Top Hip-Hop Lists Are Useless Memes

This shirt is a meme, not a fact.

For some reason this year, I’ve been seeing more “Top n Emcees In History” or “Top n Albums of All Time” lists than I’m comfortable with on Twitter. I think we all understand that when these lists come from an individual, it’s clearly subjective, an honestly a fun way to start a debate with fellow hip-hop heads. I do take issue, though, when these lists are generated by so-called authorities in hip-hop. Blogs, podcasts, and the like that have the attention of many others.

I know that these types of lists are click bait, and some may consider that relatively harmless. However, the state that hip-hop is in right now – with literal legends still trying to recover from the devastating effect of the record industry and it’s exploitative business tactics – I find it to be just a tad irresponsible of any person or any entity with “clout” to fire off these types of lists for the sake of some quick traffic.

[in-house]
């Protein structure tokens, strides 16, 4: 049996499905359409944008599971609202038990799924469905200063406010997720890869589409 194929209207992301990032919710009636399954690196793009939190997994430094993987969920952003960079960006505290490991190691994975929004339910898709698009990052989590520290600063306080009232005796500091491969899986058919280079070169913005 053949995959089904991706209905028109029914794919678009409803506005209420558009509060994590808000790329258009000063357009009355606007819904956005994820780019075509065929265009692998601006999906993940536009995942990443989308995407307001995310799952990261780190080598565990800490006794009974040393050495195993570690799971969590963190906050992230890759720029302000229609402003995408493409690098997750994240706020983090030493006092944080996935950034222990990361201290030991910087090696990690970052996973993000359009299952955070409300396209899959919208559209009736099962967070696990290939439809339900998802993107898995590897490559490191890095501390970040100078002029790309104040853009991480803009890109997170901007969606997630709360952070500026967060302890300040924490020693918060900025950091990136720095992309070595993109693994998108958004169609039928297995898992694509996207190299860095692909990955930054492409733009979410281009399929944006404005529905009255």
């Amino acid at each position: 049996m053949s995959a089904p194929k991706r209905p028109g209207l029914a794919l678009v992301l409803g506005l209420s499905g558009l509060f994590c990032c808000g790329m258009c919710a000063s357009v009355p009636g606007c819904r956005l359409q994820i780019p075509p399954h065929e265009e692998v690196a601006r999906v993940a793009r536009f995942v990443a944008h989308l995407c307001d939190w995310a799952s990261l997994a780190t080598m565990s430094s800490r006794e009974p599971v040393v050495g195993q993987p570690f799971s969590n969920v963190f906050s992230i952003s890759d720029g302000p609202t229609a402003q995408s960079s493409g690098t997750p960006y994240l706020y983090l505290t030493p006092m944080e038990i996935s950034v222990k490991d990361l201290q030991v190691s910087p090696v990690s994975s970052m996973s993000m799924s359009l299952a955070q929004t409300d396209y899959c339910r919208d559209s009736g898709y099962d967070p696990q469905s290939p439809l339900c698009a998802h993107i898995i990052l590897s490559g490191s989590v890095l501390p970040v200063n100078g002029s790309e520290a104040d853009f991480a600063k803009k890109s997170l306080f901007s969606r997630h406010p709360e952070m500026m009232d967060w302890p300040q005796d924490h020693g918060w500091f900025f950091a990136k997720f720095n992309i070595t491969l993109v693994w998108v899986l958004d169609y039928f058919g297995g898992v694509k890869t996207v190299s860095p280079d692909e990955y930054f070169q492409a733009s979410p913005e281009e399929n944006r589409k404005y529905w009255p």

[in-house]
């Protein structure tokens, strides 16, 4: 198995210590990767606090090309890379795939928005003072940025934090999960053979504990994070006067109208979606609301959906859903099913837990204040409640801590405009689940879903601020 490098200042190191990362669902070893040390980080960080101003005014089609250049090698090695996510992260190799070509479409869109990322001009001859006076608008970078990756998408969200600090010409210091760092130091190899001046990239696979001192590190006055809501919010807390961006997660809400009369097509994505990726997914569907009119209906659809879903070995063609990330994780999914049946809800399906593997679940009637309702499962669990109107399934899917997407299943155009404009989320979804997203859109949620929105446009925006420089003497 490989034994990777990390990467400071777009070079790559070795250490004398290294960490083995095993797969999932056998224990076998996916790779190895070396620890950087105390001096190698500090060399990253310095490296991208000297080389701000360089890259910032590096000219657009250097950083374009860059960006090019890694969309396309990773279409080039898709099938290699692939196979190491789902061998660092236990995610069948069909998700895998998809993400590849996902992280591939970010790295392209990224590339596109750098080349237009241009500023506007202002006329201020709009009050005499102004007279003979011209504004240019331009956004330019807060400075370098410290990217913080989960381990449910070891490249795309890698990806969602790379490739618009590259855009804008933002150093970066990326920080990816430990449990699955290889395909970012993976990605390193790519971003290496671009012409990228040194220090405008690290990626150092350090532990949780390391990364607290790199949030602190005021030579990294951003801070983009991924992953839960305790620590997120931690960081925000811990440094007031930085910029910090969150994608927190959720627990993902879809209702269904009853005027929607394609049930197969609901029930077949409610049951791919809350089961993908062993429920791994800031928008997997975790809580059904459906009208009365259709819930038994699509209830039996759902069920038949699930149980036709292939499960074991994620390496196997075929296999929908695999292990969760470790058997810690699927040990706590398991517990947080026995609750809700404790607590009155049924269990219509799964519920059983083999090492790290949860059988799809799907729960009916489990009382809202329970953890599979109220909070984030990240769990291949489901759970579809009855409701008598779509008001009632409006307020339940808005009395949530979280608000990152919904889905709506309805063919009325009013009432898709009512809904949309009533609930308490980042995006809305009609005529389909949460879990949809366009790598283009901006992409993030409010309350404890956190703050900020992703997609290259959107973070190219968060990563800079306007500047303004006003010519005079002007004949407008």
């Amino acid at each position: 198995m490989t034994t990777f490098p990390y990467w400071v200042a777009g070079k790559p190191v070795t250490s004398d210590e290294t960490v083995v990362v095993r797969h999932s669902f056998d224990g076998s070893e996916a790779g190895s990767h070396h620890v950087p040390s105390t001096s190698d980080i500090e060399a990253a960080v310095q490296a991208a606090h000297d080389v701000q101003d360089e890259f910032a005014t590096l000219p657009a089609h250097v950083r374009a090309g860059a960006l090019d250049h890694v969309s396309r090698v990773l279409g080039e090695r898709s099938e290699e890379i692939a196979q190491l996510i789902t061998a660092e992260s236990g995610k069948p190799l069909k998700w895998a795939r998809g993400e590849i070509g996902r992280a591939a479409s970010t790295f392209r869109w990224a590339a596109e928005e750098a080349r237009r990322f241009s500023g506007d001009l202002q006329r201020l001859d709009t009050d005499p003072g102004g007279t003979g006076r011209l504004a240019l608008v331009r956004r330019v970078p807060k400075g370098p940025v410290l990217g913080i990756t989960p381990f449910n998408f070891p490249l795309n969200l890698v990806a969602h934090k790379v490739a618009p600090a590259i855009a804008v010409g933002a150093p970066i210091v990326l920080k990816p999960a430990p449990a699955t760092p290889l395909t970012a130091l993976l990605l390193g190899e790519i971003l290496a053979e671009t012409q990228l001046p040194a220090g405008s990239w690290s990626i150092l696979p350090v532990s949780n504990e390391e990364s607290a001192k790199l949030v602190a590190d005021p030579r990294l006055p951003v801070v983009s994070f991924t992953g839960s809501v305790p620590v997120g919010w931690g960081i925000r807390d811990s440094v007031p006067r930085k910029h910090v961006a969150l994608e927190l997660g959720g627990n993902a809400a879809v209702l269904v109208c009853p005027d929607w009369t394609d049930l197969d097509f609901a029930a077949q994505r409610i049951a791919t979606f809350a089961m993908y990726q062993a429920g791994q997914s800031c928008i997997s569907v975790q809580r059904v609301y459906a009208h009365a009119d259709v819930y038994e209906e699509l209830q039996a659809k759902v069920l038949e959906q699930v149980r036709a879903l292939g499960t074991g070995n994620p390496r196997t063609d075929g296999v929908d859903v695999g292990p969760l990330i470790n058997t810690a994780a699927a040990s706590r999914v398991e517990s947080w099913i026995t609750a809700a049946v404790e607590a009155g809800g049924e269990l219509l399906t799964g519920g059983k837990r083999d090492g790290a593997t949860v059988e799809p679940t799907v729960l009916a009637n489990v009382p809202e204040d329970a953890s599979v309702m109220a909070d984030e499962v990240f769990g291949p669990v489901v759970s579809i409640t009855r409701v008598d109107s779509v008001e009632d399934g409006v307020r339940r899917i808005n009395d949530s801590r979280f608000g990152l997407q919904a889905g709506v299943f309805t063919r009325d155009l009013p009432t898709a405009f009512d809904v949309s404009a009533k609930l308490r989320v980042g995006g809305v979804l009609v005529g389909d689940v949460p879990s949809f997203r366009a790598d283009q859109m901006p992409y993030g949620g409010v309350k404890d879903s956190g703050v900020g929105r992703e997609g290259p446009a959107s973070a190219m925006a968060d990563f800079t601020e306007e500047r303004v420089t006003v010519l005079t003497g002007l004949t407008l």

Right now hip-hop needs some true journalism and historiography on it’s side. This tweet came across my timeline today for example:

Here you have two influential people – albeit with great intentions – misinforming the public about who was really the machine behind a classic Eazy-E album. Luckily, Ice Cube sets the record straight. But how many people listened to that broadcast or watched this video that don’t follow Ice Cube, don’t even know how much The D.O.C. contributed to the whole NWA era, and are now regurgitating this half-truth about EZ-Duz-It?

After 40 or so years, there is plenty of history and subject matter in hip-hop to be covered and discovered. Literally hundreds of millions of people waiting to consume some ACTUAL content about hip-hop. Websites/blogs/podcasts/radio shows should leave those “top-whatever” lists to us mere mortals to create and spread on the internet. They’re just memes.